"Accomack County officials are working to create good jobs in their community and NASA is a partner in this effort," wrote Representative Scott Rigell. "Accomack County is committed to building a 32 acre recreational park nearby. I see this course of action as a "win-win" for everyone involved," added Rigell. This proposed expansion would create new, quality jobs for people of the Eastern Shore.
Rigell also petitioned Secretary Salazar on efforts by the Fish and Wildlife Service (FWS) to move beach parking on Assateague Island. This is part of FWS's fifteen year conservation plan for the Chincoteague National Wildlife Refuge and the Virginia portion of Assateague Island. In his letter, Rep. Rigell emphasized the local communities' desire to meet the Refuge's purpose as a wildlife sanctuary while at the same time preserving all beach parking and public recreation at the National Seashore.
"Our local communities, as well as visitors from across the country, have been alerted to several proposed alternatives that would significantly change the current conservation management plan to reduce direct recreational beach access and eliminate parking facilities for individual vehicles. I am concerned that these alternative parking ideas, to include introducing trolleys or busses to ferry families to and from the beach, are not in the best interests of the people of Accomack County or our country's visitors to the Chincoteague NWR."
There is a concern that this could potentially impact the local and regional tourism based economy of the Eastern Shore.
"Economic viability for Virginia's Eastern Shore communities and recreational opportunities for the Mid-Atlantic Region rely on a continued public investment that must be successfully managed at the Refuge and Seashore. It is essential that any alternative presented during the NEPA EIS Review not negatively impact the local and regional tourism based economy."
Wednesday, January 12, 2011
Godwin has over 25 years experience in law enforcement and is a 20-year veteran of the sheriff's office.
Godwin, of Parksley, will run as an independent for the post, which has been held by Sheriff Larry Giddens since 2008. Giddens is retiring.
Godwin has been chief deputy second in command with the rank of major in the department since January 2008.
Godwin began his law-enforcement career in 1985 as an officer with the Parksley Police Department followed by employment with the Virginia State Police as a weight-enforcement officer in 1987.Godwin then joined the sheriff's office in 1990 as a patrol deputy and became the county's first certified K-9 officer in 1994 with his K-9 partner, Nitro.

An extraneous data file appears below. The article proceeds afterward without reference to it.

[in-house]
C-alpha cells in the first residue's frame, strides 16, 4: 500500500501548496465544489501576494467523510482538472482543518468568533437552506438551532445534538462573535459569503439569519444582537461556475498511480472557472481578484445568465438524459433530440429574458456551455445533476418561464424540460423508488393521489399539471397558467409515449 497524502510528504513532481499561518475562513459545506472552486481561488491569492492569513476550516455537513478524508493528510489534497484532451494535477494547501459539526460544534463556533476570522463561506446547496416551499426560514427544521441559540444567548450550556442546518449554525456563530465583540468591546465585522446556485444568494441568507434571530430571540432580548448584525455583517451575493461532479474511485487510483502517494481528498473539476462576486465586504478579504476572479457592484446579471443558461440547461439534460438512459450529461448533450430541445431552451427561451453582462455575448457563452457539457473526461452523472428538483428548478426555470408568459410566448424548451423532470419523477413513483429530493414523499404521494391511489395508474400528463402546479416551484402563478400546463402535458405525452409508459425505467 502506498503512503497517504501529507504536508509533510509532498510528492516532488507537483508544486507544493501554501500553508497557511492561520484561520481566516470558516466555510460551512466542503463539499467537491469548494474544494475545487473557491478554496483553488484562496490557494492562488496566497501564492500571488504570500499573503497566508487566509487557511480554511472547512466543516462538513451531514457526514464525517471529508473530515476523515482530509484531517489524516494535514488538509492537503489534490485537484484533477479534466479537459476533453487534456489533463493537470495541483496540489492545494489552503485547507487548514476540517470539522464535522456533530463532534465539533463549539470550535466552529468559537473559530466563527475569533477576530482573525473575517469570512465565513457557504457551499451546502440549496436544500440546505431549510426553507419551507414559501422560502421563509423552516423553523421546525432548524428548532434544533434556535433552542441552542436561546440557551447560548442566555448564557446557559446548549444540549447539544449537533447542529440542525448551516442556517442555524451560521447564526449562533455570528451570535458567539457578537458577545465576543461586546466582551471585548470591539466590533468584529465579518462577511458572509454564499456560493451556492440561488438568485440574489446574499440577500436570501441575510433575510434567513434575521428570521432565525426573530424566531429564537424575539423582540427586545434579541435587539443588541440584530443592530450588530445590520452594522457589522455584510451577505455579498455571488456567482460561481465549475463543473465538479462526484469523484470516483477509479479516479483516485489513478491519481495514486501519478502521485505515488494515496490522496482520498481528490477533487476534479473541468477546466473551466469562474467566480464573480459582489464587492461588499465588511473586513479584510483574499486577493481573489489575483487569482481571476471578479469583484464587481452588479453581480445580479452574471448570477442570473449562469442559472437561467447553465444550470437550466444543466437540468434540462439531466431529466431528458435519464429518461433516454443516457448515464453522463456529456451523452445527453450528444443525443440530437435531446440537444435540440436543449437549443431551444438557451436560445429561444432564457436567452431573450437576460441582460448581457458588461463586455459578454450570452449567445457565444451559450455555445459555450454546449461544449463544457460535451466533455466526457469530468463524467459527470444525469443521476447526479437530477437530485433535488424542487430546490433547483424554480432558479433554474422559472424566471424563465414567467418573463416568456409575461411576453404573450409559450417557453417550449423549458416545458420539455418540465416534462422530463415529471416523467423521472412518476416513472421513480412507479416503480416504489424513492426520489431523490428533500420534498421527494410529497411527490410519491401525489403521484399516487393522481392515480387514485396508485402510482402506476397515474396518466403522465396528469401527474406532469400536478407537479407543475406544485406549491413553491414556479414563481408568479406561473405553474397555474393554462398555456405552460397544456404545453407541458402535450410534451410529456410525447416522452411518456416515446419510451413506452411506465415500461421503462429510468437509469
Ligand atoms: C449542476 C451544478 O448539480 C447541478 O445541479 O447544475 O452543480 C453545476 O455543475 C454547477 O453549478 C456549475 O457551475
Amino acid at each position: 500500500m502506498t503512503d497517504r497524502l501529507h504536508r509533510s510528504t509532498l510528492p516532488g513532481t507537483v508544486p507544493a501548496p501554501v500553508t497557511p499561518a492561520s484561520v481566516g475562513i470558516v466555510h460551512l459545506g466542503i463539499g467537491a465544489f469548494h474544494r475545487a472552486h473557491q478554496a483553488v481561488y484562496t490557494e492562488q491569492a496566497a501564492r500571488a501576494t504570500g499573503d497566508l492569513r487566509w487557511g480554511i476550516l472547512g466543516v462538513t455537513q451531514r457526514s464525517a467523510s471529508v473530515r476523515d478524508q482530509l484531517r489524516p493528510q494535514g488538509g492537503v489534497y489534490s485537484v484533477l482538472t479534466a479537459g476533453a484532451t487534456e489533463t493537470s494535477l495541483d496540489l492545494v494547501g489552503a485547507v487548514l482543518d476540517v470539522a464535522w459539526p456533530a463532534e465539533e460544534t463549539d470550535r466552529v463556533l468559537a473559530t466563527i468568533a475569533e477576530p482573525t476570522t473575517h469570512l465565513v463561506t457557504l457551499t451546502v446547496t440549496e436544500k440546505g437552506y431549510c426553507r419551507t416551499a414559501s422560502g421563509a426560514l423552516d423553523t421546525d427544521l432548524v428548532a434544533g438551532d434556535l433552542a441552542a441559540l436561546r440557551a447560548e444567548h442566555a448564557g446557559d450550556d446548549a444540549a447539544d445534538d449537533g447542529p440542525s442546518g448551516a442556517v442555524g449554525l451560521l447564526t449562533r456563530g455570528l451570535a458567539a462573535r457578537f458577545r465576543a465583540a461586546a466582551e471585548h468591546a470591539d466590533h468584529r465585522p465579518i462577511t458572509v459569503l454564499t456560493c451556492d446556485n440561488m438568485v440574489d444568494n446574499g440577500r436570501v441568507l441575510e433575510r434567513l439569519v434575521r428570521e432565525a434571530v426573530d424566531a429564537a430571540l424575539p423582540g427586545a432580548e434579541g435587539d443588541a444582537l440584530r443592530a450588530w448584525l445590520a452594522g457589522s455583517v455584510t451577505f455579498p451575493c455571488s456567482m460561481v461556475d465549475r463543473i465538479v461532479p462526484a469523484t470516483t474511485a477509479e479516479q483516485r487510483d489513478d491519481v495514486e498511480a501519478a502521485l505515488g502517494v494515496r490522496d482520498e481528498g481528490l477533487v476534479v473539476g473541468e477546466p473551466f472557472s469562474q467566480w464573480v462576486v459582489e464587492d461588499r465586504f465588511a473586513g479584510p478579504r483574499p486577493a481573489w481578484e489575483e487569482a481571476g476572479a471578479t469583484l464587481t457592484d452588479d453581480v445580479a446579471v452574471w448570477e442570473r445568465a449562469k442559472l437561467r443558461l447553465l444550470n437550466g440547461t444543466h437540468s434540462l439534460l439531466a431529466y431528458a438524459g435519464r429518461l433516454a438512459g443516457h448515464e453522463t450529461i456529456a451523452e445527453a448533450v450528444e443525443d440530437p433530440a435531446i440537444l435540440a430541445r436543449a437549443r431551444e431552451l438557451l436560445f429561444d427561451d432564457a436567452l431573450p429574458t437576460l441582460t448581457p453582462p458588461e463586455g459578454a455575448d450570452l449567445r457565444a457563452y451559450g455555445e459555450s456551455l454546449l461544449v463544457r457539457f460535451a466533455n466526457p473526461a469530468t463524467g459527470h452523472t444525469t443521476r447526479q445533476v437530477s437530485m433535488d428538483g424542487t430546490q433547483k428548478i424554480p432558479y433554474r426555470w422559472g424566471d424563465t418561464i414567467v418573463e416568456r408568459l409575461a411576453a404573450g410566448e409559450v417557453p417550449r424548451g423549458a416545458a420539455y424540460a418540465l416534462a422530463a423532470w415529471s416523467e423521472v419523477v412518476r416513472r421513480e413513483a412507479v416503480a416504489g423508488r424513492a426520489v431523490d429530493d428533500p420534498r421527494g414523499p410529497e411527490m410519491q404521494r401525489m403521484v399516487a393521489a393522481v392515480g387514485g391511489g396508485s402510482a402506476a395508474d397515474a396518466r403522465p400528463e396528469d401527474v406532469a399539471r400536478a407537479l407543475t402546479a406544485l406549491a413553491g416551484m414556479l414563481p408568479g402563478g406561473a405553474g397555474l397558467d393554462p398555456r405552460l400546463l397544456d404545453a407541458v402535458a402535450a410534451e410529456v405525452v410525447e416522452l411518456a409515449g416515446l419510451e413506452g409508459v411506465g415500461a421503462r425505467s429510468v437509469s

He was promoted to corporal in 1995 and patrol lieutenant in 1999.
As lieutenant, Godwin was responsible for the day-to-day operations of the uniform patrol division, including the SWAT team, K-9 units, dive teams, and dispatch.
In 2002, Godwin also assumed responsibility of supervising animal control and began supervising the newly constructed Eastern Shore Regional Animal Control Facility in 2005.
In addition to his training at the Peninsula Tidewater Academy of Criminal Justice and the Virginia State Police Academy, he has received training in numerous areas during his career. Those areas include lawful employment practices for law enforcement, freedom of information training, managing jail risk and liability, budgeting for criminal justice executives, FBI first line supervisor school, liability issues for K-9 handlers, raid liability and planning, FEMA national incident management system ICS-100, 200, 700, 300 and 400, breath alcohol operator course, vehicle inspection course, uniform drug interdiction training, SWAT training, basic and advance patrol and narcotic K-9 schools, street survival and tactical use of police K-9, basic radar operator, domestic violence training, community policing in small town and rural areas, basic animal control school, and gang training.
As chief deputy, Godwin is responsible for the management of all departmental divisions to include law enforcement, corrections, courtroom security/civil process, communications, animal control and the animal control facility.
The Accomack County Sheriff's Office consists of 75 sworn and non-sworn personnel.
Godwin is a member of the Eastern Shore of Virginia 911 Commission, member of the Chesapeake Bay ASAP Policy Board and a member of the Eastern Shore Regional Jail Board.